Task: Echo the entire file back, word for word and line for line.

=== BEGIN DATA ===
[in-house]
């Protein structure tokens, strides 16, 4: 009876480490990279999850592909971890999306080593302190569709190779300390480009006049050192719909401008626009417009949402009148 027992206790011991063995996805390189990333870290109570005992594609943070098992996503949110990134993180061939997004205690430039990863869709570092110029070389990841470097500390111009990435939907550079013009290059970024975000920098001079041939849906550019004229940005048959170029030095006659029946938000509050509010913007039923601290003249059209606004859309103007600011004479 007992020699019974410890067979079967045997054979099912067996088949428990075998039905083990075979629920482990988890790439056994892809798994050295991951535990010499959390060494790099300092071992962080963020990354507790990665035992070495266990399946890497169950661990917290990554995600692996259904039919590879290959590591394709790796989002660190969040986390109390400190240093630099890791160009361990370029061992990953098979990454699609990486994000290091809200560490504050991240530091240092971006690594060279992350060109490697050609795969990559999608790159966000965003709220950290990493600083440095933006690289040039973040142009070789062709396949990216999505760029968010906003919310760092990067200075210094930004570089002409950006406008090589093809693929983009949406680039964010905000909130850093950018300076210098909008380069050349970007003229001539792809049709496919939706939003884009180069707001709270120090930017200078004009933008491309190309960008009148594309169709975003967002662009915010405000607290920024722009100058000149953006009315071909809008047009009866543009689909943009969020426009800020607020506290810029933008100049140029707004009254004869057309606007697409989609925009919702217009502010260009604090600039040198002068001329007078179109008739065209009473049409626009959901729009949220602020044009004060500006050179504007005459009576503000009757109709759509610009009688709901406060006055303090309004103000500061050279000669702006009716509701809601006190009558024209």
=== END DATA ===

[in-house]
């Protein structure tokens, strides 16, 4: 009876480490990279999850592909971890999306080593302190569709190779300390480009006049050192719909401008626009417009949402009148 027992206790011991063995996805390189990333870290109570005992594609943070098992996503949110990134993180061939997004205690430039990863869709570092110029070389990841470097500390111009990435939907550079013009290059970024975000920098001079041939849906550019004229940005048959170029030095006659029946938000509050509010913007039923601290003249059209606004859309103007600011004479 007992020699019974410890067979079967045997054979099912067996088949428990075998039905083990075979629920482990988890790439056994892809798994050295991951535990010499959390060494790099300092071992962080963020990354507790990665035992070495266990399946890497169950661990917290990554995600692996259904039919590879290959590591394709790796989002660190969040986390109390400190240093630099890791160009361990370029061992990953098979990454699609990486994000290091809200560490504050991240530091240092971006690594060279992350060109490697050609795969990559999608790159966000965003709220950290990493600083440095933006690289040039973040142009070789062709396949990216999505760029968010906003919310760092990067200075210094930004570089002409950006406008090589093809693929983009949406680039964010905000909130850093950018300076210098909008380069050349970007003229001539792809049709496919939706939003884009180069707001709270120090930017200078004009933008491309190309960008009148594309169709975003967002662009915010405000607290920024722009100058000149953006009315071909809008047009009866543009689909943009969020426009800020607020506290810029933008100049140029707004009254004869057309606007697409989609925009919702217009502010260009604090600039040198002068001329007078179109008739065209009473049409626009959901729009949220602020044009004060500006050179504007005459009576503000009757109709759509610009009688709901406060006055303090309004103000500061050279000669702006009716509701809601006190009558024209």